Change how you feed your kids with these dietitian debunked myths! Here are five common kids nutrition myths that parents need to ignore, and what to do instead!
Feeding kids is legit a full-time job. We meal plan, purchase groceries, prepare snacks and meals, wipe messy toddler hands and faces, clean the kitchen, and then start all over again! I think we can all probably agree here… feeding kids is tough. BUT… it is one of the most important jobs we do as parents – after all, our kids have to eat multiple times a day, and it it’s up to us to provide the food and eating structure that will help them grow and develop. No pressure right?
It can be stressful feeding kids. Especially if you’re going through a picky eating phase or two and are having some dinnertime power struggles. Because if having a crying toddler at the table is not bad enough, a crying parent is even worse :). But did you know that mealtime is supposed to be fun? You betcha. The truth is, we put WAY too much pressure on ourselves – and mealtimes is one area where all that extra pressure can actually cause more stress! As a pediatric dietitian and mom to three kids who have all gone through picky eating phases, I’m here to set the record straight about a few common feeding and mealtime myths. Let’s go!
#1: It’s your job to get your child to eat.
Nope! It’s actually not. It’s your job to provide nutritious meals and snacks everyday, at times and in places that you choose. But when it comes to if and how much your kid eats? That’s 100% up to them. It’s important to establish these feeding roles early—to take the pressure off of everyone.
Kids are naturally intuitive eaters – they will finish eating when they’re full and (most of the time) they eat when hungry. When given a set meal and snack structure where food is offered in a pressure-free way kids will either eat the food provided or not. And that’s completely okay. Remind them that this is their opportunity to eat and that when the meal or snack is over the kitchen will be closed until the next eating opportunity.
#2: My child is a picky eater
See… every child goes through a picky eating phase… or two or three…but this doesn’t mean that they are a “picky eater”. Labeling your child as a picky eater will only make them think that they are. So try to keep the conversation around eating and food neutral and try a few of these strategies for “picky eaters”!
What is important is to continue to reintroduce foods without pressure, because they WILL learn to accept them again in their own time. Repeat exposure to foods will help kids gain confidence in what they are seeing and eventually consuming. It also helps to see you as a parent consuming the same foods, so sit down and eat with the kids as much as possible.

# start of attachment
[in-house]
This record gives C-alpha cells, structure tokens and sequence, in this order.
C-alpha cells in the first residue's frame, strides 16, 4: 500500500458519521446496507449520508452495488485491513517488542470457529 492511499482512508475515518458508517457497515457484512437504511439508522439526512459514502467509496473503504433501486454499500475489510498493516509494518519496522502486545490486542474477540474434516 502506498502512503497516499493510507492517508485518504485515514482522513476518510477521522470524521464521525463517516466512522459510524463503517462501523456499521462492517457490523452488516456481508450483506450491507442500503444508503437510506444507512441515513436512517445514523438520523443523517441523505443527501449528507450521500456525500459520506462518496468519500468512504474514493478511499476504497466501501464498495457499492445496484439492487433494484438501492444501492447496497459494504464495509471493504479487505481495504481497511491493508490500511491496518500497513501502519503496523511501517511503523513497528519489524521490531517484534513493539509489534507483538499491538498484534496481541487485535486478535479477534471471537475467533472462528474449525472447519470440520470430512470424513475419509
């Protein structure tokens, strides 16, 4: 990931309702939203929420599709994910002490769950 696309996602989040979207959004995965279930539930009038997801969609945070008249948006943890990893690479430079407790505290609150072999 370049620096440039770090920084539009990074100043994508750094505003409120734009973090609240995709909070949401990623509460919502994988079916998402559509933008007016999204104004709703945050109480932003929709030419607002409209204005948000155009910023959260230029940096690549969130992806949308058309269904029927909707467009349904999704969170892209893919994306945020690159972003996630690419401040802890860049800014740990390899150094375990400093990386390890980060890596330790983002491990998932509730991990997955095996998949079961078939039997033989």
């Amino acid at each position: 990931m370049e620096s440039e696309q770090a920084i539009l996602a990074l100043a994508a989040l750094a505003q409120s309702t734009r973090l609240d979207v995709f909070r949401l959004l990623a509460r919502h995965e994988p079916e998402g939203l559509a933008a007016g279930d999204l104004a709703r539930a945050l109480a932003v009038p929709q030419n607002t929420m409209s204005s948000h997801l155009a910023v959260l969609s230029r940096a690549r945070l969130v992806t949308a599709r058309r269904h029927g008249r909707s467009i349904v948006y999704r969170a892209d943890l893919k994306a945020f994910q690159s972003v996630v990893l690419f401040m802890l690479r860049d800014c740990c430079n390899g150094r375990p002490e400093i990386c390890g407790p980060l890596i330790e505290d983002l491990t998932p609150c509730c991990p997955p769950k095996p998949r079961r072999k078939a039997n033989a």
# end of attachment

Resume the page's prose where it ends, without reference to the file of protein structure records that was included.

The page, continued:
#3: My child needs to order off of the kids menu
Sure, once in a while ordering chicken fingers and fries is ok, but the typical “child-friendly” restaurant choices really limit our kids’ opportunities to expand their palates. Let your kids branch out and order something off the regular menu sometimes – or even share something with them! You might be surprised at what your child will try! Ordering a bunch of appetizers or going to a tapas restaurant is a fun way to expose your child to new and different foods. My kids and I love ordering sushi and trying to navigate chop sticks! It’s all about having family fun.
#4: My Child is a “Grazer”:
Let’s just put it this way… if a child is given the chance to be a grazer, they will be a grazer. What kid doesn’t love an all-day snack fest?! But kids who graze actually end up consuming less food than those who have regular meals and snacks. Surprising right? Parents often think that any food is better than none. But keep in mind that it’s up to you to decide the “when’s” of feeding. This means setting a schedule and sticking to it. In general, kids need about 2-3 hours in between eating opportunities so that they can learn to self-regulate and have a chance to build and appetite.
#5: I need to teach my kid about nutrition at mealtime
Actually, no! You may think that telling your child that carrots help their eyes and that milk is important for their bones might entice them to eat it, but studies show otherwise! In fact, kids have more negative views about foods labelled “healthy” and “good for you” (this food is “healthy” yuck!). It’s important to allow your kids to explore foods on their own, without placing value them, or labelling them. Keep the conversation about food neutral, instead chat about your day!
Well there you have it! Hopefully these truths help you to breathe a sigh of relief when it comes to feeding your kiddos.